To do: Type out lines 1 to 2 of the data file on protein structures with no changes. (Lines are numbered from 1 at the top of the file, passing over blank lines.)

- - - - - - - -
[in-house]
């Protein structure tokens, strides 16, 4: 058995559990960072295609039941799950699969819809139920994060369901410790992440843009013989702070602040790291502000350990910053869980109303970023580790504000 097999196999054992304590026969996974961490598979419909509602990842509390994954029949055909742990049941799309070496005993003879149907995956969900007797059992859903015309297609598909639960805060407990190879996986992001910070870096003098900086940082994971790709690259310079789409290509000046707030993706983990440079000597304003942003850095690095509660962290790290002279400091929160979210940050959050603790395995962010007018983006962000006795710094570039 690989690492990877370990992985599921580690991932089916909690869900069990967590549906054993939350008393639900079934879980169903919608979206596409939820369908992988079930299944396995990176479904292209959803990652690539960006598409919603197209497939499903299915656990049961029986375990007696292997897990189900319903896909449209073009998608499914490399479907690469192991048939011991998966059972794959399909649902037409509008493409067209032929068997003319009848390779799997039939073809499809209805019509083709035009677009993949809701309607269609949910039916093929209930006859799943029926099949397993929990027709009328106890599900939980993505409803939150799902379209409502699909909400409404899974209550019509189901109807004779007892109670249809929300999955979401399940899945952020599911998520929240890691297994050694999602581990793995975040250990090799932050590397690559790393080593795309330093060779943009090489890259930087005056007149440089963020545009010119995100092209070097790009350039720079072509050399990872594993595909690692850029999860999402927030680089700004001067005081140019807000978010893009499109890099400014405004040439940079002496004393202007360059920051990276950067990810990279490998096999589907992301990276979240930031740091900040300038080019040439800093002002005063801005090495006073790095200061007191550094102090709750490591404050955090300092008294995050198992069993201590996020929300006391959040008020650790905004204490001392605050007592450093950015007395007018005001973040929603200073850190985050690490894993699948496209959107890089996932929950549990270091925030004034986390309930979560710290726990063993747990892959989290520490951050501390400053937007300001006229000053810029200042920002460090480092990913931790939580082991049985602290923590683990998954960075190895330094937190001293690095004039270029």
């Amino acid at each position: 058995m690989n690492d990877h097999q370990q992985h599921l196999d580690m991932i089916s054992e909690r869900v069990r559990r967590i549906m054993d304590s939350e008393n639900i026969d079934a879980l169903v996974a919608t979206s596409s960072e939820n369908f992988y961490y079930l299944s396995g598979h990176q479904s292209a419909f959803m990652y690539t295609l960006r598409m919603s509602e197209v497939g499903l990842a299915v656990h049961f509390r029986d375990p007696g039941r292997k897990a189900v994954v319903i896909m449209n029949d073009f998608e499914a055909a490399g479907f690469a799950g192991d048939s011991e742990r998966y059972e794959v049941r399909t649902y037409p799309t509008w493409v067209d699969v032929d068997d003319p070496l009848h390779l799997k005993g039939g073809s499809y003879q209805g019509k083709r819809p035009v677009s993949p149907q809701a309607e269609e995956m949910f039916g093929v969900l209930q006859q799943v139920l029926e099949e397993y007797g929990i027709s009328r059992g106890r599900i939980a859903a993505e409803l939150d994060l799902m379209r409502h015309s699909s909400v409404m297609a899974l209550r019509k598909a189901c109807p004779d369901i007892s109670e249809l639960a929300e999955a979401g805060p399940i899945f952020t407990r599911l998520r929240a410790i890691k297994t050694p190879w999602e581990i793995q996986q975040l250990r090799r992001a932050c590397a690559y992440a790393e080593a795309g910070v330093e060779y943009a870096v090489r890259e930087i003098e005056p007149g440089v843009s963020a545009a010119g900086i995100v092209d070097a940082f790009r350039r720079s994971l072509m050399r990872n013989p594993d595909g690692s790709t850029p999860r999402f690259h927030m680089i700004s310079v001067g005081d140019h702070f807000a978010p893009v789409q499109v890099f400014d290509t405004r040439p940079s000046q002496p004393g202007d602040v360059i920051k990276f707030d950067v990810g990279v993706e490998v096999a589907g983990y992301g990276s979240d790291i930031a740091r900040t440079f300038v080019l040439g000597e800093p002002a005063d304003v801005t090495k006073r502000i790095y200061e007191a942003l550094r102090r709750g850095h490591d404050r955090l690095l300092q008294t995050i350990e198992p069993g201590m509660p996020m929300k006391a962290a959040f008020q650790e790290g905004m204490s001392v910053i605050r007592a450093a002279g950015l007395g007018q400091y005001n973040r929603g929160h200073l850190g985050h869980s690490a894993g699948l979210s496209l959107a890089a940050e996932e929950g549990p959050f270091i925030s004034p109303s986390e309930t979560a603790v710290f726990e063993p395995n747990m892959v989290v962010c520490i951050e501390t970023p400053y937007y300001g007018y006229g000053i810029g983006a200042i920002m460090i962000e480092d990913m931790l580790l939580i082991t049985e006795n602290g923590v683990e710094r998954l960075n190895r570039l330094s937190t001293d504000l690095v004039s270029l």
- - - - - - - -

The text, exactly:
[in-house]
């Protein structure tokens, strides 16, 4: 058995559990960072295609039941799950699969819809139920994060369901410790992440843009013989702070602040790291502000350990910053869980109303970023580790504000 097999196999054992304590026969996974961490598979419909509602990842509390994954029949055909742990049941799309070496005993003879149907995956969900007797059992859903015309297609598909639960805060407990190879996986992001910070870096003098900086940082994971790709690259310079789409290509000046707030993706983990440079000597304003942003850095690095509660962290790290002279400091929160979210940050959050603790395995962010007018983006962000006795710094570039 690989690492990877370990992985599921580690991932089916909690869900069990967590549906054993939350008393639900079934879980169903919608979206596409939820369908992988079930299944396995990176479904292209959803990652690539960006598409919603197209497939499903299915656990049961029986375990007696292997897990189900319903896909449209073009998608499914490399479907690469192991048939011991998966059972794959399909649902037409509008493409067209032929068997003319009848390779799997039939073809499809209805019509083709035009677009993949809701309607269609949910039916093929209930006859799943029926099949397993929990027709009328106890599900939980993505409803939150799902379209409502699909909400409404899974209550019509189901109807004779007892109670249809929300999955979401399940899945952020599911998520929240890691297994050694999602581990793995975040250990090799932050590397690559790393080593795309330093060779943009090489890259930087005056007149440089963020545009010119995100092209070097790009350039720079072509050399990872594993595909690692850029999860999402927030680089700004001067005081140019807000978010893009499109890099400014405004040439940079002496004393202007360059920051990276950067990810990279490998096999589907992301990276979240930031740091900040300038080019040439800093002002005063801005090495006073790095200061007191550094102090709750490591404050955090300092008294995050198992069993201590996020929300006391959040008020650790905004204490001392605050007592450093950015007395007018005001973040929603200073850190985050690490894993699948496209959107890089996932929950549990270091925030004034986390309930979560710290726990063993747990892959989290520490951050501390400053937007300001006229000053810029200042920002460090480092990913931790939580082991049985602290923590683990998954960075190895330094937190001293690095004039270029």